chinon rose

chinonI converted a whole room full of people.

But don’t be thinking we were saying “Hail Mary’s” when we were done.

What everyone was saying was, “I never thought I’d like pink wine.”

Here’s what I did: I was hosting a summer-time wine tasting, and when I say “summer” I mean 90 degree temps plus 90 percent humidity. This is the kind of weather that makes you want to float in a pool with a very cold drink in your hand.rose

So predictably, my wine list included a snappy, grapefruit-y Chilean Sauvignon Blanc. But it also included Le Grand Bouqueteau Chinon Rose 2010. This wine is a beautiful pale salmon-pink color, and for many American wine drinkers, pink wine = sweet wine. At least out here in the Great American Heartland, the vast majority of pink wine is White Zinfandel, which my regular, wine-taste-attending customers wouldn’t touch with a ten foot straw.

So when I pulled out the Chinon Rose they looked at me like the heat had cooked my brain. But when I poured it, and they tasted it, their faces lit up.

This rose comes from the Chinon appellation, which is tucked into the Touraine region of France’s Loire Valley. In Chinon, the most widely-planted red grape is Cabernet Franc, and that’s what this rose is made from. It undergoes the same winemaking process as any other dry wine, except that the skins (the component that gives red wines their color) are removed after soaking with the juice for just a few hours. That’s why the color is so pale.

The Loire is one of the more northerly — i.e. cooler — wine-growing regions in France. And if you’ve been following my blog, you remember that cool temps create more acid in the grapes. Add to this the limestone soils of the central Loire, and you get grapes with bracing acidity and flinty minerality.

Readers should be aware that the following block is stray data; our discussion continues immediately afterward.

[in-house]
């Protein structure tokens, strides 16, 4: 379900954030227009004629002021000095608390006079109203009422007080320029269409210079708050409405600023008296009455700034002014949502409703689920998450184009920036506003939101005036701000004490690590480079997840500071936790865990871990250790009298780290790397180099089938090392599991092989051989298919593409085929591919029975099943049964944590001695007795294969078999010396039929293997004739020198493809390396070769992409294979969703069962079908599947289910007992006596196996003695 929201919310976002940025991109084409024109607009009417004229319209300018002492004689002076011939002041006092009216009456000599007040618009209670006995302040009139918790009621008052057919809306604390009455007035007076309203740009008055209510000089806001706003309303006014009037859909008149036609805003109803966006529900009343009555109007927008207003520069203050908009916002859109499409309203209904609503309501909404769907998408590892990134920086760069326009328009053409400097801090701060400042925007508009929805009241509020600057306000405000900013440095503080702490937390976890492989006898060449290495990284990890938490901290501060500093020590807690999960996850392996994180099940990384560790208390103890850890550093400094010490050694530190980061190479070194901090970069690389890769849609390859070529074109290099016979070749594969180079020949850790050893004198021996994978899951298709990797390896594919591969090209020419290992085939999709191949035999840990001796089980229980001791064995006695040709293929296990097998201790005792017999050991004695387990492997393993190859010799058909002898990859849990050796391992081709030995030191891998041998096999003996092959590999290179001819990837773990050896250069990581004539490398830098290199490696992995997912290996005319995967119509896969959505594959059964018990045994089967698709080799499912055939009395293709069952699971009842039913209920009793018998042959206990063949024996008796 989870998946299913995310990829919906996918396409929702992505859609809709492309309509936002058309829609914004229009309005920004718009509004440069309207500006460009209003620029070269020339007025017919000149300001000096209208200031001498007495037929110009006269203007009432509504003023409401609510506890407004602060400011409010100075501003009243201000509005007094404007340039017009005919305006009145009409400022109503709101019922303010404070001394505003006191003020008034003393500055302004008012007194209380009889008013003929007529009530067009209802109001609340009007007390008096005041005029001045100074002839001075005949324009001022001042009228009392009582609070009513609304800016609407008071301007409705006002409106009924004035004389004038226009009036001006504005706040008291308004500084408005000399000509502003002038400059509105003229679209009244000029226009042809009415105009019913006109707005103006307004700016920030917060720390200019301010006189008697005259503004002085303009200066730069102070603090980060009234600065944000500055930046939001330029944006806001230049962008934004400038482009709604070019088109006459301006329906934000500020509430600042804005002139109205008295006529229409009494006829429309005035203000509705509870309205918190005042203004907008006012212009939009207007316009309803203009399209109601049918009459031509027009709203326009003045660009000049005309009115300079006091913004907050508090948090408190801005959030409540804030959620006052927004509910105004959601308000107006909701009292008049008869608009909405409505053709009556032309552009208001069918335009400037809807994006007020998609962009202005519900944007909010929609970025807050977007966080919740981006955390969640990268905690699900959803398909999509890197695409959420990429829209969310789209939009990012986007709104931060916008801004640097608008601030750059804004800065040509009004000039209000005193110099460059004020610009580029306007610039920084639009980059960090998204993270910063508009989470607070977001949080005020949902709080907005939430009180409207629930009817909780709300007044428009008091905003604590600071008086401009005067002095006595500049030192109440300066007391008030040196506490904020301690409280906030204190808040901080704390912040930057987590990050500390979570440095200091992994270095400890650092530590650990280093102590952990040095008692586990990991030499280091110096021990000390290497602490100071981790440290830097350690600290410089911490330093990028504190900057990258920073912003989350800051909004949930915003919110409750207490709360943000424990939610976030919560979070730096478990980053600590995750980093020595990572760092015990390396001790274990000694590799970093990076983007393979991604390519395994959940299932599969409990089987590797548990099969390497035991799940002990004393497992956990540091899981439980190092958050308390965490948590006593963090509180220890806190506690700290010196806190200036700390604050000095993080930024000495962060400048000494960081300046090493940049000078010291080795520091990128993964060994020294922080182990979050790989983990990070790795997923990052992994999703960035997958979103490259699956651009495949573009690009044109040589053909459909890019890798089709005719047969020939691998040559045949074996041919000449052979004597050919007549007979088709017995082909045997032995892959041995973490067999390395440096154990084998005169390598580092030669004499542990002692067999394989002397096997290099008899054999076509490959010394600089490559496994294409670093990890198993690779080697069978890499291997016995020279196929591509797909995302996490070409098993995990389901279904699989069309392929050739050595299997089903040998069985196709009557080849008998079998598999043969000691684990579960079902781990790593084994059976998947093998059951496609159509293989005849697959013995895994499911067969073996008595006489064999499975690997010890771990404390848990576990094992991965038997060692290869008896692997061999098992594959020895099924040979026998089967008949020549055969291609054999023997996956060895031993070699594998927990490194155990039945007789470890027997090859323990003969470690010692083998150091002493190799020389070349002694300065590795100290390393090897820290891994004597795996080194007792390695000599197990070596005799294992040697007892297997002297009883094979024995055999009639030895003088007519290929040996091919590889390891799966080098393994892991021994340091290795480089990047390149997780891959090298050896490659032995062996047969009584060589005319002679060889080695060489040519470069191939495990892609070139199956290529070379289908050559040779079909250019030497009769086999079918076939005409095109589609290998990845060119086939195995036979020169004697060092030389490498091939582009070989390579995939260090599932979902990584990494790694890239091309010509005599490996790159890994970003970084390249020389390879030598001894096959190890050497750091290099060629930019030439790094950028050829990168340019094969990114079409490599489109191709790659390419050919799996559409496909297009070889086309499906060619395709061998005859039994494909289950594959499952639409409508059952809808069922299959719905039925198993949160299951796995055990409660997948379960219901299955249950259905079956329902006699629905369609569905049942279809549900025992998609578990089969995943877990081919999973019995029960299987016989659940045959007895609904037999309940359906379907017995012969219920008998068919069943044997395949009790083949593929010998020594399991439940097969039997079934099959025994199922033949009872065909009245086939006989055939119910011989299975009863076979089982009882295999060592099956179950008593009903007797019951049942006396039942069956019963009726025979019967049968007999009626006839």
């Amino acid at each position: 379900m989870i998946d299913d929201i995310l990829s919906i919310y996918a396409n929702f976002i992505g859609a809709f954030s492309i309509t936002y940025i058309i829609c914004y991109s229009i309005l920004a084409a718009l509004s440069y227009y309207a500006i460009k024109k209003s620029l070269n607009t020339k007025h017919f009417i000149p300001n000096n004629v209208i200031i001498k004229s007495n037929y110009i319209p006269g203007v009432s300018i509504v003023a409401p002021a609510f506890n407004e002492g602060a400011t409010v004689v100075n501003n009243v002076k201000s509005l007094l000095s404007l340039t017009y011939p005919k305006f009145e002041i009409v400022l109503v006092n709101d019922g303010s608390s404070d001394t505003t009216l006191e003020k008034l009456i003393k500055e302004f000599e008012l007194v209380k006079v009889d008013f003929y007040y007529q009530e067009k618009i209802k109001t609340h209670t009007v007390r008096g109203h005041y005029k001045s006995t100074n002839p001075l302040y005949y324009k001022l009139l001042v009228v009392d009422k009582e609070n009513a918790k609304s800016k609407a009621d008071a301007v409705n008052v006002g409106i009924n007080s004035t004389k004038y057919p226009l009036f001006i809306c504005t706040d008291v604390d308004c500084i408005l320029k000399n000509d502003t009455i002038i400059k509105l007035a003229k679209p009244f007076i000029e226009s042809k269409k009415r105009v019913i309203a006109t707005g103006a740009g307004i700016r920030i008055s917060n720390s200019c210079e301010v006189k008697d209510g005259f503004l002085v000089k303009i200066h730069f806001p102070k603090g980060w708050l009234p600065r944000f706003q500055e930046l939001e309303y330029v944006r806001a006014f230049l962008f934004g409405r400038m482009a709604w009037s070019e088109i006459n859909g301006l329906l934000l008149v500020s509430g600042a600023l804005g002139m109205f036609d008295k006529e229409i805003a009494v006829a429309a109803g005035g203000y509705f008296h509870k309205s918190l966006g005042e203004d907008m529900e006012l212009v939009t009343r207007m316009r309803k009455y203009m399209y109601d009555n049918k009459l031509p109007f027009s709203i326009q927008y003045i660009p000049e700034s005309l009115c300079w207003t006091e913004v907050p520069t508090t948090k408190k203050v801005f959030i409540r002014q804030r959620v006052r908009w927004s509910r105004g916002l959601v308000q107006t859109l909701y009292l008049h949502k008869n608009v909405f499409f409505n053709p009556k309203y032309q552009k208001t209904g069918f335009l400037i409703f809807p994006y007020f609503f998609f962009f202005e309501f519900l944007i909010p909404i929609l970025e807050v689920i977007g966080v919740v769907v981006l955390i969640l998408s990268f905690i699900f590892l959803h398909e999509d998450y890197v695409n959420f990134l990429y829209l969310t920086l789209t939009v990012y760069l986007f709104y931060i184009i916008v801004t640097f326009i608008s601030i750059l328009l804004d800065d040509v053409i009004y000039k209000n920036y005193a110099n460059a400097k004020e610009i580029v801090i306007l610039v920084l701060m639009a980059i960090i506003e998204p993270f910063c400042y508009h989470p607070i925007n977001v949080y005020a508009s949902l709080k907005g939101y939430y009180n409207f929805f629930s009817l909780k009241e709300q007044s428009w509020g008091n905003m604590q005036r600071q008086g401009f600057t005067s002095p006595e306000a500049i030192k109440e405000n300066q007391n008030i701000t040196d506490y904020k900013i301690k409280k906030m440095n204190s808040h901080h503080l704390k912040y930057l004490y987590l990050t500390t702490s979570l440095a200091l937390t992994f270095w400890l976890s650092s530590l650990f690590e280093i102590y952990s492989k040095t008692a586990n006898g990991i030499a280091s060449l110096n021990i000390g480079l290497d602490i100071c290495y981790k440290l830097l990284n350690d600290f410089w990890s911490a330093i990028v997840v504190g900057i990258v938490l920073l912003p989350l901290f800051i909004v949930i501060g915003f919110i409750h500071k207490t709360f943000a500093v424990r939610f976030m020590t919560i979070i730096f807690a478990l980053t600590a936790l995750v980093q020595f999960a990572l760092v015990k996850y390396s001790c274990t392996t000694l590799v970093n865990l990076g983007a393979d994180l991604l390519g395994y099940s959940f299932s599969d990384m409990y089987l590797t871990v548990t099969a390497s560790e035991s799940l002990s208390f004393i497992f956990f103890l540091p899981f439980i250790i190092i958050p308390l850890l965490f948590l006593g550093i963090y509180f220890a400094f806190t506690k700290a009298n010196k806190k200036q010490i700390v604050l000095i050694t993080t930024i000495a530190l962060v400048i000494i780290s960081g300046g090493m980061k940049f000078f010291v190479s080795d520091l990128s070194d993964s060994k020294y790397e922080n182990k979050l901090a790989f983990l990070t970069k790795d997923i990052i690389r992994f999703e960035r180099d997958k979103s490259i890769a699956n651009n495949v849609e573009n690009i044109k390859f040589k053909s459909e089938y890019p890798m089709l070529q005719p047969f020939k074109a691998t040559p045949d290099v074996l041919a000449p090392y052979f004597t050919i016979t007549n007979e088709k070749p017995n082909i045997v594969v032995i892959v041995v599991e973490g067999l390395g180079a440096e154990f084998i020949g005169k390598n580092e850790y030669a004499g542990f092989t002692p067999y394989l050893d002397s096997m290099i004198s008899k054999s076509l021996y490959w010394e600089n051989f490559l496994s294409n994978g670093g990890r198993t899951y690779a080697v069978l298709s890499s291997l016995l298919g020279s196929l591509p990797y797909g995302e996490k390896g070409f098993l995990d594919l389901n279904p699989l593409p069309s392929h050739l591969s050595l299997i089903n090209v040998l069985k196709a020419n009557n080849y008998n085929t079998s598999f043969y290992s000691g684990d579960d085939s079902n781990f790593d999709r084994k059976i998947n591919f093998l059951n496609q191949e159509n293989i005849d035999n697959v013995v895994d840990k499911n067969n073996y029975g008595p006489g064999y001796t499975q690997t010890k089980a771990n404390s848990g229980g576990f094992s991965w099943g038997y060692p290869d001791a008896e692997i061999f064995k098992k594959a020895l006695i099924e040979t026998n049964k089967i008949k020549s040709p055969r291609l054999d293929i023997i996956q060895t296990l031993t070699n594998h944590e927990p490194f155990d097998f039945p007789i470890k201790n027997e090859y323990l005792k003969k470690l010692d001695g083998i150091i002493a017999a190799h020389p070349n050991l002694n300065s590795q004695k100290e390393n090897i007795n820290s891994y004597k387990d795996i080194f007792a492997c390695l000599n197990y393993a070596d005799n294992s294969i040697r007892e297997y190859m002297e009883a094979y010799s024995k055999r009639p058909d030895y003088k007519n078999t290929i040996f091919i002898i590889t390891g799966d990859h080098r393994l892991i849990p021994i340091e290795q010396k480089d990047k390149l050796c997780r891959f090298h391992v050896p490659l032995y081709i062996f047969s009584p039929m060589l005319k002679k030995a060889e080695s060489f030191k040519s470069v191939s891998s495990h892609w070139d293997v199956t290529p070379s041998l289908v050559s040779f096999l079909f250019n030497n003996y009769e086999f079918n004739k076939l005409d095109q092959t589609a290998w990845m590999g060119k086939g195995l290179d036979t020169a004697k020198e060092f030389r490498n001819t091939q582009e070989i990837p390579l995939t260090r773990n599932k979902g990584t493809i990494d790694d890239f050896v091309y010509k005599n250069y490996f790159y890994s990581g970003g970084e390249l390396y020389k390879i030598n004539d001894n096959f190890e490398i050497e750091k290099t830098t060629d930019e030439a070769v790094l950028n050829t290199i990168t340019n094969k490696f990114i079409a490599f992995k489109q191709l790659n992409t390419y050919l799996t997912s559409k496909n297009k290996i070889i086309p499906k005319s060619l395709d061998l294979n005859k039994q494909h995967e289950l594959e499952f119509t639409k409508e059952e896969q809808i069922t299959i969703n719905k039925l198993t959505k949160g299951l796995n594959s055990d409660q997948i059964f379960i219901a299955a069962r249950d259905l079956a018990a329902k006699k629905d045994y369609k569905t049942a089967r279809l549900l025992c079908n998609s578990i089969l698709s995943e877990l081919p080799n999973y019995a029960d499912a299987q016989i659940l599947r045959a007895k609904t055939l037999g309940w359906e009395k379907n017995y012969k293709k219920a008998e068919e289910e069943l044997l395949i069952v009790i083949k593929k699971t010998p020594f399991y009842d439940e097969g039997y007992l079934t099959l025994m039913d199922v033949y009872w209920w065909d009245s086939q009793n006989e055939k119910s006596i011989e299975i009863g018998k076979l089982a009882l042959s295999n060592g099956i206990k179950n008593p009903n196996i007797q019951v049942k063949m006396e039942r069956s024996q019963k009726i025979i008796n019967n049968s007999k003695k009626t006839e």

Put this all together and you get a great hot-weather wine. It’s crisp, snappy, bone dry and very thirst-quenching.

To be more specific: the nose is much more intense than the color suggests. I got pretty rose petals and strawberry, with a hint of minerality. The palate led with delicate red fruit that quickly turned to snappy acid and finished with a clean, flinty style. And it wasn’t “wimpy” by any means: there was body and structure that would make this wine stand up to meats or shellfish.

None of this is any surprise to European wine drinkers (or Americans who’ve enjoyed summertime in France, Spain, Italy or Portugal). All of these countries make boatloads of rose wine from all kinds of red grapes and quaff it in cafes, parks, on elegant picnics or around their own table.

If you haven’t experienced European rose, you really ought to try it. You may have to go the the “Other Imports” section of your wine store, or better just ask your friendly neighborhood wine retailer. Try it, and tell me how you like it. Cheers!

 

 

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